I have a confession to make. I am still getting my ‘sea legs’ as a blog writer. I think a lot about the craft of writing. The profession fascinates me for its level of nuance and the many ways its tools can be used so differently and yet so successfully by a host of different writers. But it’s one thing to contemplate on the craft and it’s another to write about it in the manner of short musings.
I started this article as a commentary on the challenges of writing good fighting scenes. It quickly morphed into the “Authorial Promise” because to muse on the former, I first feel like I must cover the latter. So I’m going to delay my commentary on combat and will focus today on the promise.
Every book begins with a fundamental promise. It isn’t stated outright, but it emerges very quickly nevertheless. In this promise, the author tells the reader what kind of book they’re reading and what to expect. To some degree the genre itself forms part of this promise. A reader has different expectations when picking up military fantasy or high fantasy or paranormal fantasy or, to expand outward, thrillers, horror, historical fiction, or romance. Each genre has its expectations. Each one tends to approach character, setting, and action in different ways and different measures. A horror novel must horrify, and that horror must be the centerpiece of the story. Other genres may also horrify or they may not. And, of course, there are the blending of genres such as space-horror. Authors sometimes challenge norms and push the bounds of their genre to great effect. But whenever this is done, they risks alienating their audience. It has to be done in just the right measure.
One of the greatest promises an author makes, and the fundamental point of this article, is whether the ending will be “happy” or not. In using the term “happy”, I don’t mean everything ends as sunshine and roses. The hero doesn’t necessarily even survive. No, by “happy”, I mean that justice prevails. That the world, be it on the micro or macro level, is better off than it was before. There are benefits to creating doubt regarding this final triumph because doubt creates suspense. Yet many readers like a measure of certainty. I am one of those readers… and one of those writers.
I believe that fictional stories serve two purposes. First, they are a mechanism to explore our world and our own experiences through a different lens. Second, they are an escape. To me, an escape means that “good” triumphs. If I want to see examples of “bad” triumphant, all I have to do is turn on the news. To quote G.K. Chesterton, “Fairy tales do not tell children that dragons exist. Children already know the dragons exist. Fairy tales tell children that dragons can be killed.”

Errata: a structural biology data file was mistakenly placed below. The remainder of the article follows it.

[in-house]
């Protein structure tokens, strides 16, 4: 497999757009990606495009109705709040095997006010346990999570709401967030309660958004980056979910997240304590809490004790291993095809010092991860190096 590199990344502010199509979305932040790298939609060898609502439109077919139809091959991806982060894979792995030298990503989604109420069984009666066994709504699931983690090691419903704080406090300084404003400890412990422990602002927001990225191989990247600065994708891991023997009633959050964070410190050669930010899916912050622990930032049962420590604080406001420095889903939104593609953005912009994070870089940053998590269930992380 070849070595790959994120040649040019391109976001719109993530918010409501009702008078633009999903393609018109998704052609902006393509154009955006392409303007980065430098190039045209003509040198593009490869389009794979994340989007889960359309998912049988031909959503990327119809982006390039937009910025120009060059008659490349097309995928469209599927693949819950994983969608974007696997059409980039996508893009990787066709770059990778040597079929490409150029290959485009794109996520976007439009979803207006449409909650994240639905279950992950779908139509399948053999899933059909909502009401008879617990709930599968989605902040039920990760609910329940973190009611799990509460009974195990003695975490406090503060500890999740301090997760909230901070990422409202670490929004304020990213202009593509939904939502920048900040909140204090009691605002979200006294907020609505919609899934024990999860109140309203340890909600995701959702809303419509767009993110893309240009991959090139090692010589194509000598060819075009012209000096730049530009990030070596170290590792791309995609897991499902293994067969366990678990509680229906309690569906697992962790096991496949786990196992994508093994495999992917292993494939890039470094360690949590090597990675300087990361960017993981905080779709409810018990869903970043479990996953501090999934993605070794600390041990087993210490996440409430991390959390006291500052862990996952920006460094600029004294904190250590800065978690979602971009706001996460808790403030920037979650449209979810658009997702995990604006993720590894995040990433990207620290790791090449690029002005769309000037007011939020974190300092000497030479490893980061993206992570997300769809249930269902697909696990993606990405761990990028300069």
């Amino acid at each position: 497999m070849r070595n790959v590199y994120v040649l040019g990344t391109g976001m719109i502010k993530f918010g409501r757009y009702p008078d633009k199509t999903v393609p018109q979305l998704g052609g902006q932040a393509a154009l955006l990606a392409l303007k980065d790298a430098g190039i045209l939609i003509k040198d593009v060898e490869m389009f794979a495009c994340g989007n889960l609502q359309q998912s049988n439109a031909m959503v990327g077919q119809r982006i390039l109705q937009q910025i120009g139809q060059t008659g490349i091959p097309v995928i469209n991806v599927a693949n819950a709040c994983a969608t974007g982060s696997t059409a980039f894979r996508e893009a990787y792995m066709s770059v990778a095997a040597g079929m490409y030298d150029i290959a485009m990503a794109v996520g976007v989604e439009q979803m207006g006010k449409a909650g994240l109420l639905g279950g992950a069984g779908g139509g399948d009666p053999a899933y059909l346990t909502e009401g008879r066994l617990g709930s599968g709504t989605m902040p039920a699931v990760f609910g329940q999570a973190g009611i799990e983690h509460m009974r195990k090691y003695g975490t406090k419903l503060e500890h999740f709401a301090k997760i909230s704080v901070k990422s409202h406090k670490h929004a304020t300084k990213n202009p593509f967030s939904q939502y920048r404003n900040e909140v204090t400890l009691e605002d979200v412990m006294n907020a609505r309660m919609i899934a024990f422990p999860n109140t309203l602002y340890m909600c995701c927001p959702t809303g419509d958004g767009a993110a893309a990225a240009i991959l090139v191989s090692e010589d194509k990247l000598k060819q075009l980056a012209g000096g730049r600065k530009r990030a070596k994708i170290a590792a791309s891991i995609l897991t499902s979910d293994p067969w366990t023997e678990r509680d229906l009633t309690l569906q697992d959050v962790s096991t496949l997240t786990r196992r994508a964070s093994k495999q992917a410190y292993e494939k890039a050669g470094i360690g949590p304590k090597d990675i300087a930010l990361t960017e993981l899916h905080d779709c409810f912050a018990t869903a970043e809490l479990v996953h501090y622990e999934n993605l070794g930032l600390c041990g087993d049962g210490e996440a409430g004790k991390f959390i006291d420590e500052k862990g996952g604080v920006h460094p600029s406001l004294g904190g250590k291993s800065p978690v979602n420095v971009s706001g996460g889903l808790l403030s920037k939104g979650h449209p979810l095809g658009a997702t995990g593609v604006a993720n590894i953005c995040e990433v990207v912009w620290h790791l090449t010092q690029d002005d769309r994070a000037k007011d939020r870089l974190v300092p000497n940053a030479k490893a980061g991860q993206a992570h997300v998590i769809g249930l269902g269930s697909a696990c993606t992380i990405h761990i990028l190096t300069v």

In choosing an approach of good-triumphant, I limit my options and I potentially diminish suspense in my stories. But there are still many outcomes available to me. As I mentioned above, the protagonist may die. Evil may be defeated but not destroyed. And, of course, victory may take any number of forms.
Every book has its promises and these promises narrow possibilities. But the options available to a creative writer are still vast. The blending together of expectation and surprise provides suspense for the audience and contributes to a satisfying narrative and a pleasing conclusion.
There are some authors, I think, who try very hard to avoid making any promises in order to ratchet suspense as high as possible. But even this absence is a promise. The author is announcing that a reader should never get too comfortable with anything. That anything can and, quite probably, will happen. That it may come to pass that all our heroes will all fall and evil will rise triumphant. Recognizing that announcement of uncertainty will pull some readers into the story while driving others away. The key point here is that this is still a promise (or an anti-promise, if you prefer). If the author asserts that there is no “promise” of anything, but then fails to keep his readers fearful of everything, he has still failed to deliver on his guarantees.
In other words, whatever form an authorial promise takes, it is important. The author creates expectations and must live up to them. One who promises unpredictability and ends up being predictable fails. One who promises the triumph of “good” but ushers in “evil” fails. I tend not to be a fan of truly tragic endings, but a tragedy well-told can be a wonder to behold. In contrast, a promise betrayed is garbage. It is, perhaps, the greatest crime an author can commit.